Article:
We’ve seen companies adopt two approaches to this challenge / opportunity:

First Approach: Do nothing for now and stay on the fence – ‘I never worry about action, but only inaction’ (W. Churchill). In current course and speed, HR Leadership Teams are consumed by two families of priorities:

1. Implementation of a cloud-based HR system

HRIS systems do deliver benefits such as data centralization and access, UI improvements etc… However, they are designed to advance HR staff experience rather than to improve Employee Experience. While there are possible secondary (one of our clients used the word ‘accidental’) employee experience benefits, weak end-user adoption and the failed promise of employee self-service currently get in the way of many HRIS business cases.

2. Focus on HR productivity

We see a mix of productivity/efficiency focused initiatives such HR Process reengineering, more automation in the form of bots and apps sprinkled throughout the HR service landscape, investment in point technology solutions that incrementally increase productivity in select areas, etc…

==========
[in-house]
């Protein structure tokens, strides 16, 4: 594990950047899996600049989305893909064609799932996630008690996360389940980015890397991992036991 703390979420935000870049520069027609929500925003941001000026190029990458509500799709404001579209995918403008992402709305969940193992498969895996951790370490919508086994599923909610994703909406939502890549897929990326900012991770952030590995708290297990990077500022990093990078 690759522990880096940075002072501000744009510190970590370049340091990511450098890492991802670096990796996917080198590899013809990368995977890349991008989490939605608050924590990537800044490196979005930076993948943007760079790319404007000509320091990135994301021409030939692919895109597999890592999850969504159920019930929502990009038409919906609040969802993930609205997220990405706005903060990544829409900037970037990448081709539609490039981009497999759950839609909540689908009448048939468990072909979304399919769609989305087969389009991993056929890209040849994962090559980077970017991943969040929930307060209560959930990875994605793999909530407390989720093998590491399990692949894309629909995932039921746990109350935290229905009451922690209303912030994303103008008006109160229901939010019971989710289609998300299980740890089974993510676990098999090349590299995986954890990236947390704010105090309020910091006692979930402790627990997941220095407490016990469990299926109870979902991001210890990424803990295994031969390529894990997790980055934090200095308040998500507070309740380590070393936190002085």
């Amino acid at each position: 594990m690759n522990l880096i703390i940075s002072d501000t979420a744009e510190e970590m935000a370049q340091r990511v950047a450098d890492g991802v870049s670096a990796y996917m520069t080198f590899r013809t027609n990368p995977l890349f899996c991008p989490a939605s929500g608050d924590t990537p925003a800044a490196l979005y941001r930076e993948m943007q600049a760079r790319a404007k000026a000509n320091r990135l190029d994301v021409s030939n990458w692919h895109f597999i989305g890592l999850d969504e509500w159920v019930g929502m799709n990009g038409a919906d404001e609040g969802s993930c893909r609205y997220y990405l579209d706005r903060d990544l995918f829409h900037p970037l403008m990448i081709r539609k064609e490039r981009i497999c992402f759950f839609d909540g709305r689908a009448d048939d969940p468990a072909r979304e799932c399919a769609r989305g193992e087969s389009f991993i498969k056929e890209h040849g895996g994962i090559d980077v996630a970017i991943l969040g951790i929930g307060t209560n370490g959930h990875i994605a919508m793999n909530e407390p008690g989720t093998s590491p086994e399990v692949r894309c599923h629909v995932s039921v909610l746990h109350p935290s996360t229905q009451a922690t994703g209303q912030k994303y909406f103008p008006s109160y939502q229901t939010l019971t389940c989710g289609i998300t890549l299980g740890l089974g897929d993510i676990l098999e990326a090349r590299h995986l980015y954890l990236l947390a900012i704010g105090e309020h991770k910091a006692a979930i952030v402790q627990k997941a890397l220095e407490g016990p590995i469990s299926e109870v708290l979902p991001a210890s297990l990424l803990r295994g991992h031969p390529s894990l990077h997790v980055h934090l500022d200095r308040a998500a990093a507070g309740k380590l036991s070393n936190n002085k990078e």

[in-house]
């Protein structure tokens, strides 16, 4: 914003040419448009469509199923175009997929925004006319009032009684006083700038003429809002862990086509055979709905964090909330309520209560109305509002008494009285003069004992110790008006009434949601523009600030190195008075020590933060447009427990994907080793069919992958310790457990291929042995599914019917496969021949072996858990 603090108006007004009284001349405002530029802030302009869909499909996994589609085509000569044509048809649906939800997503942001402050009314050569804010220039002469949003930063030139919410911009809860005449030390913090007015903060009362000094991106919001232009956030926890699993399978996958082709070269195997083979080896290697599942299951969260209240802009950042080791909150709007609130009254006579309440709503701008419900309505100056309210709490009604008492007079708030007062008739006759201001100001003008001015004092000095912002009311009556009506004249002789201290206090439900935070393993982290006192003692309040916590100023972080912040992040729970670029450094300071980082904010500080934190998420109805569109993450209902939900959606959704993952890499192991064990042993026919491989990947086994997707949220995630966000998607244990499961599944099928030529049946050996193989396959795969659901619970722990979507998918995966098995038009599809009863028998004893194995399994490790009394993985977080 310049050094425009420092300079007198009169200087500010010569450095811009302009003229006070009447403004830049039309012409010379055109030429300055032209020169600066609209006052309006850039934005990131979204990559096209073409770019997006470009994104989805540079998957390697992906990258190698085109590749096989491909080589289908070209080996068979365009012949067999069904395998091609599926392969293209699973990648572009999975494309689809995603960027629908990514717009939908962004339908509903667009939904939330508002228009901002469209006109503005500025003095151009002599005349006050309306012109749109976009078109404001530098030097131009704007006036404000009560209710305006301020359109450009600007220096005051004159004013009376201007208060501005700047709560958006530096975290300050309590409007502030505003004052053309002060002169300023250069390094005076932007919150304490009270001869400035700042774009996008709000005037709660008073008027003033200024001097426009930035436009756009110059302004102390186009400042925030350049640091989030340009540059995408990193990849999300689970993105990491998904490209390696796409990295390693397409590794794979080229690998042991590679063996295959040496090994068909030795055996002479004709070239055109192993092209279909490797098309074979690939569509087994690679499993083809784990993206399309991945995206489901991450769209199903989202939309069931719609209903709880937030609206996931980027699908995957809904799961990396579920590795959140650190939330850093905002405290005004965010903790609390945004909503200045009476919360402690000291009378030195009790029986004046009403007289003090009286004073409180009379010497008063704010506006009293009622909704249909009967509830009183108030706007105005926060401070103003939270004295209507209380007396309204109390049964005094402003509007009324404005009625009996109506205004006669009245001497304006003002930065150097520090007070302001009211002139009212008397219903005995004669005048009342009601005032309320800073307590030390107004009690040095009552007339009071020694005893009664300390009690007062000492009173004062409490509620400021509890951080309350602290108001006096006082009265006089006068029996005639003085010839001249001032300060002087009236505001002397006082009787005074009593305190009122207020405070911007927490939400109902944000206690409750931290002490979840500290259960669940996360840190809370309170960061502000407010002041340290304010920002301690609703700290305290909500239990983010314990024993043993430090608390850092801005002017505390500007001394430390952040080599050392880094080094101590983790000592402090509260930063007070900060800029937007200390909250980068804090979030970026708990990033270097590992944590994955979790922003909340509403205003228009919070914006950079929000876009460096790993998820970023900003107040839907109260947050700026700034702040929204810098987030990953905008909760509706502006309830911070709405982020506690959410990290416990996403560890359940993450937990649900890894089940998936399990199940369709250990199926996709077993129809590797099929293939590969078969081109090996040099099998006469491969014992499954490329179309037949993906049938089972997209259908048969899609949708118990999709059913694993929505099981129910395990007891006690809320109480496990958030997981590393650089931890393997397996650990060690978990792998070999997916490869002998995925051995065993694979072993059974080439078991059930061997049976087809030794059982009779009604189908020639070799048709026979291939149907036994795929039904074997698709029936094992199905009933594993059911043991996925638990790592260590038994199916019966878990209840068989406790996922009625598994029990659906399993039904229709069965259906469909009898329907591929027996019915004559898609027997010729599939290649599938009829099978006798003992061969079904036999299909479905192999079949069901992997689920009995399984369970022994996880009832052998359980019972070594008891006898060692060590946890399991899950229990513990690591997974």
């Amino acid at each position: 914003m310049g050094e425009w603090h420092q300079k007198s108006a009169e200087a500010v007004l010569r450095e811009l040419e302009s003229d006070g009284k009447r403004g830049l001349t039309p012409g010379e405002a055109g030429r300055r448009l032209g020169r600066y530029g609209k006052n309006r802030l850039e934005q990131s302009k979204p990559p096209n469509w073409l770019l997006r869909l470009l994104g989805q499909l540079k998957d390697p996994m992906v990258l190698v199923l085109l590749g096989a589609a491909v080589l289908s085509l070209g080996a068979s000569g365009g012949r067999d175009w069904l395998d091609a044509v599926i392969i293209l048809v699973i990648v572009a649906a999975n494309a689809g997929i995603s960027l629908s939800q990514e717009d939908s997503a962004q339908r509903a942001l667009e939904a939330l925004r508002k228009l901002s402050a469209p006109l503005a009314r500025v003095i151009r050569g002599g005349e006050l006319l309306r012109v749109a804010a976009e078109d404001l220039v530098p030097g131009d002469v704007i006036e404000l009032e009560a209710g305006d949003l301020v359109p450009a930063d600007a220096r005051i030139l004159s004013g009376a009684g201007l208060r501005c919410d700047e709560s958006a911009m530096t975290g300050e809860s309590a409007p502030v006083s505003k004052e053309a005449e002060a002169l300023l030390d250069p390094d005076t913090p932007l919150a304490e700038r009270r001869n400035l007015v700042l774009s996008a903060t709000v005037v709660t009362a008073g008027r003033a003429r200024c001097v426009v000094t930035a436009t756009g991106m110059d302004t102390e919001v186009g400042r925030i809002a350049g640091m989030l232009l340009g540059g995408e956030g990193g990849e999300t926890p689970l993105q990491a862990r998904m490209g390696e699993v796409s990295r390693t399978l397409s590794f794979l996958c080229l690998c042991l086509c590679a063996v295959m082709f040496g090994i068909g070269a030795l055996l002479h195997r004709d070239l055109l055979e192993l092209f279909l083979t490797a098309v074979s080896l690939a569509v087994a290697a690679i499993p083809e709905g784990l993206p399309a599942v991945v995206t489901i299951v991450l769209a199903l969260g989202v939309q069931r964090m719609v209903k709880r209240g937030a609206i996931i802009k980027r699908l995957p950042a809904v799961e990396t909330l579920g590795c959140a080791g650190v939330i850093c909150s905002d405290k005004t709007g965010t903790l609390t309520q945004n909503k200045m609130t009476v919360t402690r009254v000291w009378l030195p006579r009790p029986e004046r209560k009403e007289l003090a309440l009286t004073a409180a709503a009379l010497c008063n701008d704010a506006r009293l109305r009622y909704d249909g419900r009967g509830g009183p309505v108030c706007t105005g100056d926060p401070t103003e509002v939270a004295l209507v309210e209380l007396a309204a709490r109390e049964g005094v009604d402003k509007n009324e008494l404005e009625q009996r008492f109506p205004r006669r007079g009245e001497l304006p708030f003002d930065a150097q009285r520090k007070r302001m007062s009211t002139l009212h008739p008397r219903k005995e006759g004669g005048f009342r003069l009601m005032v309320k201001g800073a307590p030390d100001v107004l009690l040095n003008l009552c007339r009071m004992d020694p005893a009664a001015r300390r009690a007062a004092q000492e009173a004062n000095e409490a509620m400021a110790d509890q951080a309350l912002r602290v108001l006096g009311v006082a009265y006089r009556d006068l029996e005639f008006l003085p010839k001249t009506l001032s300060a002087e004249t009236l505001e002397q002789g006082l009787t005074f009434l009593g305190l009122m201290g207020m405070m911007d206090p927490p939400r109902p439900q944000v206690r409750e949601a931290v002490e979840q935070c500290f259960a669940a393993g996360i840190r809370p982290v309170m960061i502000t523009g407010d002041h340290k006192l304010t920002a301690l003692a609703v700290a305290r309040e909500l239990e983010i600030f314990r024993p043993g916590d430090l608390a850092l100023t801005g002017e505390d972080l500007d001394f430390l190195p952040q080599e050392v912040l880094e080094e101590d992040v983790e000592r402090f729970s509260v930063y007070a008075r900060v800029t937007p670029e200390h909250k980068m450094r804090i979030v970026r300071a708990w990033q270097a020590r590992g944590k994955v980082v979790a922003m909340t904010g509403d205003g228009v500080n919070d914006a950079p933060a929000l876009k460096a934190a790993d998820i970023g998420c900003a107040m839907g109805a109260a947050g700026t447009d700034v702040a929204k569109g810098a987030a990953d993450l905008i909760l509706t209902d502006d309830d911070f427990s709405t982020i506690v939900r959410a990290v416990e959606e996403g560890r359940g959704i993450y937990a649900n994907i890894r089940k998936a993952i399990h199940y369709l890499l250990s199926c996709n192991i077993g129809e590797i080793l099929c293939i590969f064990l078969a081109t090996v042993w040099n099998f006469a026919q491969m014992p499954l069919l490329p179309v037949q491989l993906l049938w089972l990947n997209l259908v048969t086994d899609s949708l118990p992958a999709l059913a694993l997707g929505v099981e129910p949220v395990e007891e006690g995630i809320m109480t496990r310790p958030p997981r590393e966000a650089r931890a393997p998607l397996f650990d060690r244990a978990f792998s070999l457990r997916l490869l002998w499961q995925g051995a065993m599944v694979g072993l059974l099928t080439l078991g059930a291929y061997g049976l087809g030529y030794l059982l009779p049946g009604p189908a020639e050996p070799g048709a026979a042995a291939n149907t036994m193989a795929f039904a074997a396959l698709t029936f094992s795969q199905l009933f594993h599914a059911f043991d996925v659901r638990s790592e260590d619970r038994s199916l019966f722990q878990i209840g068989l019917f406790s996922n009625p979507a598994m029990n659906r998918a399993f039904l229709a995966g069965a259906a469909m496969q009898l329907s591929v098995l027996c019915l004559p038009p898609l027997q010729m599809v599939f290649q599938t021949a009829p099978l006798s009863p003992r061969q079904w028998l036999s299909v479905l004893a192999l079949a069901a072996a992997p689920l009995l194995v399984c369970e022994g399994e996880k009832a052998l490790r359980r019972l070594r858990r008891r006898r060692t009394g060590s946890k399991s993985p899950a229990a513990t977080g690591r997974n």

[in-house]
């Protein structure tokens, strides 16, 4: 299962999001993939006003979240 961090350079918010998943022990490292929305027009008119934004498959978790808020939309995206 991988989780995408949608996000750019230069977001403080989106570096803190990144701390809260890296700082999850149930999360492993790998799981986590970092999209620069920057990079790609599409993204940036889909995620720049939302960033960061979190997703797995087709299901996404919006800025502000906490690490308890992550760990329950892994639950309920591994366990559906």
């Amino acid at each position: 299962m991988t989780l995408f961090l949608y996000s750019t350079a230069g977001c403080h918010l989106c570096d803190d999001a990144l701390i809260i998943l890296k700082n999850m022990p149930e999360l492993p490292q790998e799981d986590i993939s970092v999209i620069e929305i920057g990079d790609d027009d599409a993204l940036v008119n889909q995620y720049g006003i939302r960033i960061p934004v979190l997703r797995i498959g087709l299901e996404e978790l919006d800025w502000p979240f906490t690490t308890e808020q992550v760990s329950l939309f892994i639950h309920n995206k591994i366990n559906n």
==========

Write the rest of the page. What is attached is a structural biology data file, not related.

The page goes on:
All good things on paper but one major piece of the puzzle is missing: The point of view of the most important person in the room when it comes to Employee Experience: The Employee.
Meanwhile, the bar for HR service experience keeps accelerating upward and more nimble talent competitors get ahead… Attracting and retaining the best talent is a zero-sum game.

Second approach: Put employees at the center and embrace Service Design Thinking for HR: A growing number of HR Leadership teams are keen to import design thinking principles from the product and service world and use the methodology to redesign HR services.